Earlier this week, it was announced that San Francisco State University would offer segregated housing for African-American students. CBS SFBayArea reports:
New student housing designed for African-American students and culture is coming to San Francisco State University. African-American students make up just under 6 percent of the campus population and it’s unclear how many dorm rooms will be dedicated to African-American culture.
SFSU is hardly alone. Universities around the country—Cal State-Los Angeles, Iowa, Princeton, UConn, UC Davis, Berkeley, etc.—have established similar housing facilities.
The New York Times will tell you the word segregated is really not precise, as these “racially-themed” dormitories are technically open to all students. This is a clever bit of hair-splitting that allows universities and students to achieve a desired outcome (segregated housing) without having to use that nasty word or deal with potential legal ramifications of segregating on the basis of race. (It will be interesting to see what happens when some too-clever white student lobbies a university to create a “white-themed” dormitory.)
However, it’s worth pointing out that the students demanding segregated housing aren’t really interested in this bit of verbal nuance.
“WE DEMAND the creation and financial support of a [California State University-Los Angeles] housing space delegated for Black students and a full time Resident Director who can cater to the needs of Black students,” Black Student Union members wrote in an open letter to William A. Covino, California State University-Los Angeles president.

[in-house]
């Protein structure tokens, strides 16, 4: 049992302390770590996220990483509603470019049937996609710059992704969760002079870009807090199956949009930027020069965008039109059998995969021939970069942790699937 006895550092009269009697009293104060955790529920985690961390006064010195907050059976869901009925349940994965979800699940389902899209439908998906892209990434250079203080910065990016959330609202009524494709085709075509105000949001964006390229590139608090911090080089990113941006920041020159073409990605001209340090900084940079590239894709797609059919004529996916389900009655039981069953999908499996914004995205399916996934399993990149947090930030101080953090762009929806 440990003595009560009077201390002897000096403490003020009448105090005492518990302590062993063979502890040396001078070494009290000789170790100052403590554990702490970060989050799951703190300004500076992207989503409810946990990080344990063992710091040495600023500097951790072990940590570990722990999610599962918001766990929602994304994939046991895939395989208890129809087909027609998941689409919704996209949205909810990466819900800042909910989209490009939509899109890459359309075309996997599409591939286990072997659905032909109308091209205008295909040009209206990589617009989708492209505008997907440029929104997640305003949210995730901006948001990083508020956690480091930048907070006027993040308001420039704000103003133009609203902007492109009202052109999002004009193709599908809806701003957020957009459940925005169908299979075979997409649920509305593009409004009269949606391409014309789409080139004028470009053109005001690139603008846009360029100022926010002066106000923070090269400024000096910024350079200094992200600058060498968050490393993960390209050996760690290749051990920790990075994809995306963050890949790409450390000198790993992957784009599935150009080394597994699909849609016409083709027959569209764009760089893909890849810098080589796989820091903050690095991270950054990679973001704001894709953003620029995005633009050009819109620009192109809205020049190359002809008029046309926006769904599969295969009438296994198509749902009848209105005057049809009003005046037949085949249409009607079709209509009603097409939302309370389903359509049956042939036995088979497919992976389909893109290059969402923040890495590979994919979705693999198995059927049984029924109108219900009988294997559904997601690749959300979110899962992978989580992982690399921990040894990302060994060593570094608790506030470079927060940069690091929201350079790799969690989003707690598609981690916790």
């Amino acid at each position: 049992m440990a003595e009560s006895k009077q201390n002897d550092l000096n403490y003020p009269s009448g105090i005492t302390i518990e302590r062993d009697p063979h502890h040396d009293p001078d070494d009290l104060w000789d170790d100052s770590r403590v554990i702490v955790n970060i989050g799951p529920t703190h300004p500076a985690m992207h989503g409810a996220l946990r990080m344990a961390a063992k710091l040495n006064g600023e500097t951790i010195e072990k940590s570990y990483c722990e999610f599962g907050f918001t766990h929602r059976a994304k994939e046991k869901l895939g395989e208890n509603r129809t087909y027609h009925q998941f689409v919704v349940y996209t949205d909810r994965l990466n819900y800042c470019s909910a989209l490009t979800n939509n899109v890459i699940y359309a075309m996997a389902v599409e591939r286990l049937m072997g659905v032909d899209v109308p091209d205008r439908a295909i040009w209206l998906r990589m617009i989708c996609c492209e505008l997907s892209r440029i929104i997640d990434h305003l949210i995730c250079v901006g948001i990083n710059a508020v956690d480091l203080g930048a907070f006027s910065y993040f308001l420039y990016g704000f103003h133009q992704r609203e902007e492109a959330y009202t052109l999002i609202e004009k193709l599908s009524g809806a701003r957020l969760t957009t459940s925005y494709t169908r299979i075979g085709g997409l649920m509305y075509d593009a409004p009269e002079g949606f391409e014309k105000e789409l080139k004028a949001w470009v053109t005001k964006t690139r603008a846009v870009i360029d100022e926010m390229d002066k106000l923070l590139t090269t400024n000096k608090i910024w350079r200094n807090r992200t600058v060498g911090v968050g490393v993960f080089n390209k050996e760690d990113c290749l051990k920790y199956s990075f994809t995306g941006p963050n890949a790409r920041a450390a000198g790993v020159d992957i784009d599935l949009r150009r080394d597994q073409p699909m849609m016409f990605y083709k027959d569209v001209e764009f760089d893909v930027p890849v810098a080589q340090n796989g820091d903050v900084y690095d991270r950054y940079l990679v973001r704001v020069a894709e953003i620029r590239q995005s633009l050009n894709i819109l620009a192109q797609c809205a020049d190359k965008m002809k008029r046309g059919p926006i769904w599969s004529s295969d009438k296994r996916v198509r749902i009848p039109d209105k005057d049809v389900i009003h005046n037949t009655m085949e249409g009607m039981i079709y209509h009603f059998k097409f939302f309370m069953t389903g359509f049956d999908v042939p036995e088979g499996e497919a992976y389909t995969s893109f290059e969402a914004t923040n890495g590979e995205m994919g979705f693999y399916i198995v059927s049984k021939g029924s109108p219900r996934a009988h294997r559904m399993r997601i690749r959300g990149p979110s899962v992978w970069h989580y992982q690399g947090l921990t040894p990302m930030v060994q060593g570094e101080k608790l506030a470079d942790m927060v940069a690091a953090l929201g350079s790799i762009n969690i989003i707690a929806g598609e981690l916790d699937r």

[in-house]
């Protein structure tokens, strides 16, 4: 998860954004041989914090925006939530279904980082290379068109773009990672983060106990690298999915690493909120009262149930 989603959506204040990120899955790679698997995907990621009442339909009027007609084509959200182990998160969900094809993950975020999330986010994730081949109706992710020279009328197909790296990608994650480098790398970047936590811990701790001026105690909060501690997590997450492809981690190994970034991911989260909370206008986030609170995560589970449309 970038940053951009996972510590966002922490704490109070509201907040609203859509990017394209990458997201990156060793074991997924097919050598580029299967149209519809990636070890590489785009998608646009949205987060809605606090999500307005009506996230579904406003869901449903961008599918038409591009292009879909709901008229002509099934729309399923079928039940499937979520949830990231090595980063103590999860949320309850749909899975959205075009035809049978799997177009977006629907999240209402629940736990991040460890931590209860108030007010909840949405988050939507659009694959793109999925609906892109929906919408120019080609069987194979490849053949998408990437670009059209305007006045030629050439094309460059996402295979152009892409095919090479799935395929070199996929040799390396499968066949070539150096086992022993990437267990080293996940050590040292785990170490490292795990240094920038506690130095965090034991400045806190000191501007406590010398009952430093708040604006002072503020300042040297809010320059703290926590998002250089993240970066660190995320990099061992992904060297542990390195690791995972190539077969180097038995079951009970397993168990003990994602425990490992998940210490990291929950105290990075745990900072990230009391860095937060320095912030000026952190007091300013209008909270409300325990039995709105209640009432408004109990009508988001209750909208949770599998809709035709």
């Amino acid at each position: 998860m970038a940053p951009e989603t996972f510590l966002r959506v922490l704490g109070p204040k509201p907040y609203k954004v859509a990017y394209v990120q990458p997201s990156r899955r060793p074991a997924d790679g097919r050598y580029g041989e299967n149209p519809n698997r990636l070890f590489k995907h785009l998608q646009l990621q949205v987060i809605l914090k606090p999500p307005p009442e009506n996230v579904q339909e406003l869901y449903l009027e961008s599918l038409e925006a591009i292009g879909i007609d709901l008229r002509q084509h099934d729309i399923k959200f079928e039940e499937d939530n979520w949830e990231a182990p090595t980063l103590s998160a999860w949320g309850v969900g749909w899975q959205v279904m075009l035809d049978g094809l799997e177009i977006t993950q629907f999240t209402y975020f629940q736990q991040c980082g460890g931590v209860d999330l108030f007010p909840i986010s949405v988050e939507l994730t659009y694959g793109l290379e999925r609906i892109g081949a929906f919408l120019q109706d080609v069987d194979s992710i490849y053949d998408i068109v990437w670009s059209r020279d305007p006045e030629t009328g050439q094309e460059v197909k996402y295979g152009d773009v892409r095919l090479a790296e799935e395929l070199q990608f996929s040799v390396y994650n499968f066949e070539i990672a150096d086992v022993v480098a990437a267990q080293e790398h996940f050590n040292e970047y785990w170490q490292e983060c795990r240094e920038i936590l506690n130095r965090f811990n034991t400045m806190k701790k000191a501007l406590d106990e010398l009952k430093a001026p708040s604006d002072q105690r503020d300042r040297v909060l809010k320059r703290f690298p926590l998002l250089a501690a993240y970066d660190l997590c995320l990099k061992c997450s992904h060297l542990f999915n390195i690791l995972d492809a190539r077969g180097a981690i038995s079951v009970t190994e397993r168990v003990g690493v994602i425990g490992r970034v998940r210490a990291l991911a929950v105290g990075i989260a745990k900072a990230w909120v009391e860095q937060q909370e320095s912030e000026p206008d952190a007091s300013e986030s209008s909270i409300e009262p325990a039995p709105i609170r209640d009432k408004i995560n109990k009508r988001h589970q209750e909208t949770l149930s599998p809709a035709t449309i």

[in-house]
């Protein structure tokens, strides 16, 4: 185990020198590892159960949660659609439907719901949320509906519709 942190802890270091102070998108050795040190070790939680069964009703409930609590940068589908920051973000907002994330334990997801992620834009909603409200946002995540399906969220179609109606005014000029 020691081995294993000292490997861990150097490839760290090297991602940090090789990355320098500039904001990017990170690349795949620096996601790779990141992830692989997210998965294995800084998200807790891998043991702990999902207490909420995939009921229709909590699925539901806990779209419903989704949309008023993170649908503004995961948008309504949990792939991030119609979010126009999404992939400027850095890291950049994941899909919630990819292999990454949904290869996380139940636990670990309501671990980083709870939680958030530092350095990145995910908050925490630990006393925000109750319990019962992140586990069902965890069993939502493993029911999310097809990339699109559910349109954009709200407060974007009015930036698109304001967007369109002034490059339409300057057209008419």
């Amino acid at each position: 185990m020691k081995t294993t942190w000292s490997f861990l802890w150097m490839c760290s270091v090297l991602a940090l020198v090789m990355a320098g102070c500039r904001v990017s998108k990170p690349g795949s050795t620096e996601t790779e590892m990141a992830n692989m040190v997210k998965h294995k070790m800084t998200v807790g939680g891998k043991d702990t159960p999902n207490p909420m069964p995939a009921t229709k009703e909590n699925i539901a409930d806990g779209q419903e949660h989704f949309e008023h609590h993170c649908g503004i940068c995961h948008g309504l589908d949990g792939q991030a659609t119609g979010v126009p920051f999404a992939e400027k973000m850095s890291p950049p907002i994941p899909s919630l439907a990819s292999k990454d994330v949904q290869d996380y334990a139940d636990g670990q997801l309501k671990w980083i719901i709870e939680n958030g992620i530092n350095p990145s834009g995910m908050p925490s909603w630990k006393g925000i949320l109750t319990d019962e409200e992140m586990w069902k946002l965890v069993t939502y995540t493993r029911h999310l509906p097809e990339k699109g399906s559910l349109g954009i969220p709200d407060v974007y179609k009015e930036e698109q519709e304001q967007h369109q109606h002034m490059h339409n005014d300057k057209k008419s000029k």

NYT writers might not be comfortable with the word segregation, but that’s what student activists are demanding and receiving on college campuses. Berkeley, for example, has at least seven
segregated racially-themed housing communities on campus, the Los Angeles Times reports, “including [communities for] Native Americans, Asian Pacific Americans and African Americans.”
Students say they need these safe spaces because universities are such hostile places. That may be the case (though college campuses don’t leap to mind as hotbeds of intolerance). But make no mistake: racially-themed housing is intended to create racially-segregated housing. Unlike university spokesmen and media writers, the students driving the policies are refreshingly candid; they do not mince words on why they desire housing apart from white people.
There may be some legitimate reasons as to why students desire segregated housing. Many minority students no doubt grew up in environments where they were one of the few (or only) persons of color in their class or town. It’s not nefarious to desire a living environment in which one does not feel like an outsider for a change.
But media and administrators should at least have the courage to call this what it is. “Racially-themed housing” is a verbal ruse more fit for an Orwell novel than academic institutions.
Jon Miltimore is senior editor of Intellectual Takeout. Follow him on Facebook.
[Image Credit: Afrikan Black Coalition]
Jonathan Miltimore is the Managing Editor of FEE.org. His writing/reporting has appeared in TIME magazine, The Wall Street Journal, CNN, Forbes, Fox News, and the Washington Times.